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Australia

Neil Perry's crisp-skin blue-eye with roast tomato sauce

It really is worth going to the trouble of scraping the fish skin and drying it with a paper towel (see method). This technique, along with weighing the fish down with a heavy pot, helps to create perfectly crisp skin. But once you've turned the fish over, don't put the pot back on.

Crisp-skin blue-eye with roast tomato sauce.

Crisp-skin blue-eye with roast tomato sauce.Credit:William Meppem

Any good thick, white-fleshed fish, or indeed salmon, with skin on, can be cooked using this method. It's worth the effort.

Serves 4

4 x 180g ocean trout or blue-eye fillets, skin on
sea salt
2 tbsp extra virgin olive oil
1 lemon, quartered
freshly ground black pepper

For the roast tomato sauce

10 vine-ripened tomatoes, cores removed
150ml extra virgin olive oil
100ml red wine vinegar
¼ bunch tarragon, finely chopped
2 sprigs thyme, stem removed, leaves finely chopped
sea salt and freshly ground pepper

1. For the roast tomato sauce, preheat the oven to 200°C (180°C fan-forced). Put the tomatoes on a baking tray, drizzle with the extra virgin olive oil and red wine vinegar, and sprinkle on the tarragon, thyme and seasoning. Roast for 30-40 minutes, or until the skin starts to blister and peel.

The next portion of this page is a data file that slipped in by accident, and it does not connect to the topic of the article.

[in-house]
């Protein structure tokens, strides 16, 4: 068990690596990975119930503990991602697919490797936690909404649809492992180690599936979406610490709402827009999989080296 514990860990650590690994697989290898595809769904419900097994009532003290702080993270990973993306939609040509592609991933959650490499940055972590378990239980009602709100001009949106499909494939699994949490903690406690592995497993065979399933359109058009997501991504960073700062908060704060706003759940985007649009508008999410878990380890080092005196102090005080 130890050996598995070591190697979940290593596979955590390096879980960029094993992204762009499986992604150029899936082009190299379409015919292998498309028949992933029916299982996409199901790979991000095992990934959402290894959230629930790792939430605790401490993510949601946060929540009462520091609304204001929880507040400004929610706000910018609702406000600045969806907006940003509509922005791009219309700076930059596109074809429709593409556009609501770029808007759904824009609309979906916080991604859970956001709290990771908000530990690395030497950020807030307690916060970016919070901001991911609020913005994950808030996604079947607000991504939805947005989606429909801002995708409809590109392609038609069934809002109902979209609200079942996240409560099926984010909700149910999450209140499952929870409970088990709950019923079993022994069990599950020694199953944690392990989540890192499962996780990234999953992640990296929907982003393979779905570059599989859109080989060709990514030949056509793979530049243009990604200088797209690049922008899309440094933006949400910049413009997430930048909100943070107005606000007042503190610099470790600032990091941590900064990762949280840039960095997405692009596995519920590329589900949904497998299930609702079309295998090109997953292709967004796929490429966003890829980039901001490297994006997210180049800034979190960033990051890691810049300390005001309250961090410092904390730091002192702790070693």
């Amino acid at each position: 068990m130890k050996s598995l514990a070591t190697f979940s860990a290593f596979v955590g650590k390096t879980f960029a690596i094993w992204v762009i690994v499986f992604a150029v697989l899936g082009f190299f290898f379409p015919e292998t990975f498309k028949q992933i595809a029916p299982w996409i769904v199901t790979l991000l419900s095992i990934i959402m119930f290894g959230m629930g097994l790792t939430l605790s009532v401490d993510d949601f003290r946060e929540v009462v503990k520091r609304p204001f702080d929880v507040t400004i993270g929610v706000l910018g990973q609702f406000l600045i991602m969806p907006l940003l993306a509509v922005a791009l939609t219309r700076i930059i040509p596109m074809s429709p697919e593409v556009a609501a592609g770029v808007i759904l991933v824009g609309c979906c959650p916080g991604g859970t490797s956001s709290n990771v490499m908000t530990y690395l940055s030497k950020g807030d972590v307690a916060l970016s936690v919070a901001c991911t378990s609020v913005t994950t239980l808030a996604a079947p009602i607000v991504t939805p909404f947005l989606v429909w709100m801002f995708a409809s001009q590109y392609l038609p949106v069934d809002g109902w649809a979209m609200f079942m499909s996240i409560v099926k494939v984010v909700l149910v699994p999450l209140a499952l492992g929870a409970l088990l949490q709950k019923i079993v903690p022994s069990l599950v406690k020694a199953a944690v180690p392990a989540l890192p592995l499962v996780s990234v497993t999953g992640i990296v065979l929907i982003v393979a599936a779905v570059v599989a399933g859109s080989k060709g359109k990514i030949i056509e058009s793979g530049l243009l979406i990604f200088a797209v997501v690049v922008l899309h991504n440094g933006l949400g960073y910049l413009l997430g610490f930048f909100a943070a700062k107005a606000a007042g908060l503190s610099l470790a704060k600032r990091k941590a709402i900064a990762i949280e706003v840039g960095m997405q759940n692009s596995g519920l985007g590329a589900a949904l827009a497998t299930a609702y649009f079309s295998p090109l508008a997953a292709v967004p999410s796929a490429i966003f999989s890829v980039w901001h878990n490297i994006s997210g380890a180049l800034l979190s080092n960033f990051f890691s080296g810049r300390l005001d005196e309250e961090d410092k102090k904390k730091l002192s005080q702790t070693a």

2. Remove tomatoes from oven. Use tongs to carefully peel away the tomato skin and discard. Pass the tomatoes through a food mill or a sieve, place the resulting sauce into a saucepan, and reduce for 45 minutes over very low heat. Check the seasoning; if the sauce is a little tart, add a pinch of sugar and more salt.

3. Place the fish fillets on a board. Using the back of a knife, scrape the skin to remove moisture, then wipe with kitchen paper. This helps produce a crisp skin and is an important step.

4. Heat a heavy-based ovenproof frying pan to hot; add the 2 tablespoons of olive oil. Place the fillets skin-side down. Place a pot filled with water on top of the fish. It should be heavy enough to balance there quite nicely without breaking up the fish. This downward pressure keeps the skin in hard contact with the heat and makes it super-crisp. Sear for 5 minutes, then remove the pot and carefully turn each fillet over. (Do not use the pot for weight again.) Cook for a further 2 minutes and remove from the heat. One minute's rest should result in the fish being medium-rare, with crisp skin.

5. Heat the roast tomato sauce in a small saucepan.

6. Divide the sauce among four plates. Carefully place a fillet onto the sauce on each plate and squeeze fresh lemon juice over each piece, along with a good grind of fresh pepper. Serve immediately with a green salad.

To read more from Good Weekend magazine, visit our page at The Sydney Morning Herald, The Age and Brisbane Times.

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